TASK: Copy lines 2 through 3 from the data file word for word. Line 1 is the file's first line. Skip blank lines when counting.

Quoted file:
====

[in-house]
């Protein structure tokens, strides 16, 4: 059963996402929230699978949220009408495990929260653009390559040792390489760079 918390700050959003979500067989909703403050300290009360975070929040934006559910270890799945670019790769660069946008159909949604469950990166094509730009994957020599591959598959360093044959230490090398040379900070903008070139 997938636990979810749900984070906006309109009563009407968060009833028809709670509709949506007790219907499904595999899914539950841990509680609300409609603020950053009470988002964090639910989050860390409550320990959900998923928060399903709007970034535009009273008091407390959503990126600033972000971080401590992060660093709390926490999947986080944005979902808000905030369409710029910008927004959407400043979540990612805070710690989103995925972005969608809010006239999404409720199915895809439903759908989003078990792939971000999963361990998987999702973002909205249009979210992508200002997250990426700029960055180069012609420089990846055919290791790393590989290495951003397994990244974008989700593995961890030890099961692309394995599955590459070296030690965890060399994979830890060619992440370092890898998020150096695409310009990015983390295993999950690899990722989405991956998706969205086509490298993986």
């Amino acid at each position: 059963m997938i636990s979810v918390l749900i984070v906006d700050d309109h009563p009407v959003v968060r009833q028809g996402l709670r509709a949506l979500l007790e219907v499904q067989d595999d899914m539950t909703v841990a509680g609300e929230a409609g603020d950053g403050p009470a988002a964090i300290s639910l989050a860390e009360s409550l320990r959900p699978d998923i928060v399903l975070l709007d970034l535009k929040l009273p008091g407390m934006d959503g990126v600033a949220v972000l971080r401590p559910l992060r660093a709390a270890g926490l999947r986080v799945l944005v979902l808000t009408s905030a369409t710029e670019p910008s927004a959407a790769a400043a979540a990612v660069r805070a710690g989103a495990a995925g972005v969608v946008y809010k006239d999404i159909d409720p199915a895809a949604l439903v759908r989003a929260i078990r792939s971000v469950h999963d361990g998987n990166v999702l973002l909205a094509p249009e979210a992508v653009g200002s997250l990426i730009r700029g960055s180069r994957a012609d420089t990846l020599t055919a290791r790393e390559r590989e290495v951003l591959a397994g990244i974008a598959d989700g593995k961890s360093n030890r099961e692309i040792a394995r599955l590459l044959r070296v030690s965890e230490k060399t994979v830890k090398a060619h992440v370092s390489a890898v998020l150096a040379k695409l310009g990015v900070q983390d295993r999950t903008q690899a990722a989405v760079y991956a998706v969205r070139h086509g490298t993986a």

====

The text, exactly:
């Protein structure tokens, strides 16, 4: 059963996402929230699978949220009408495990929260653009390559040792390489760079 918390700050959003979500067989909703403050300290009360975070929040934006559910270890799945670019790769660069946008159909949604469950990166094509730009994957020599591959598959360093044959230490090398040379900070903008070139 997938636990979810749900984070906006309109009563009407968060009833028809709670509709949506007790219907499904595999899914539950841990509680609300409609603020950053009470988002964090639910989050860390409550320990959900998923928060399903709007970034535009009273008091407390959503990126600033972000971080401590992060660093709390926490999947986080944005979902808000905030369409710029910008927004959407400043979540990612805070710690989103995925972005969608809010006239999404409720199915895809439903759908989003078990792939971000999963361990998987999702973002909205249009979210992508200002997250990426700029960055180069012609420089990846055919290791790393590989290495951003397994990244974008989700593995961890030890099961692309394995599955590459070296030690965890060399994979830890060619992440370092890898998020150096695409310009990015983390295993999950690899990722989405991956998706969205086509490298993986």
């Amino acid at each position: 059963m997938i636990s979810v918390l749900i984070v906006d700050d309109h009563p009407v959003v968060r009833q028809g996402l709670r509709a949506l979500l007790e219907v499904q067989d595999d899914m539950t909703v841990a509680g609300e929230a409609g603020d950053g403050p009470a988002a964090i300290s639910l989050a860390e009360s409550l320990r959900p699978d998923i928060v399903l975070l709007d970034l535009k929040l009273p008091g407390m934006d959503g990126v600033a949220v972000l971080r401590p559910l992060r660093a709390a270890g926490l999947r986080v799945l944005v979902l808000t009408s905030a369409t710029e670019p910008s927004a959407a790769a400043a979540a990612v660069r805070a710690g989103a495990a995925g972005v969608v946008y809010k006239d999404i159909d409720p199915a895809a949604l439903v759908r989003a929260i078990r792939s971000v469950h999963d361990g998987n990166v999702l973002l909205a094509p249009e979210a992508v653009g200002s997250l990426i730009r700029g960055s180069r994957a012609d420089t990846l020599t055919a290791r790393e390559r590989e290495v951003l591959a397994g990244i974008a598959d989700g593995k961890s360093n030890r099961e692309i040792a394995r599955l590459l044959r070296v030690s965890e230490k060399t994979v830890k090398a060619h992440v370092s390489a890898v998020l150096a040379k695409l310009g990015v900070q983390d295993r999950t903008q690899a990722a989405v760079y991956a998706v969205r070139h086509g490298t993986a």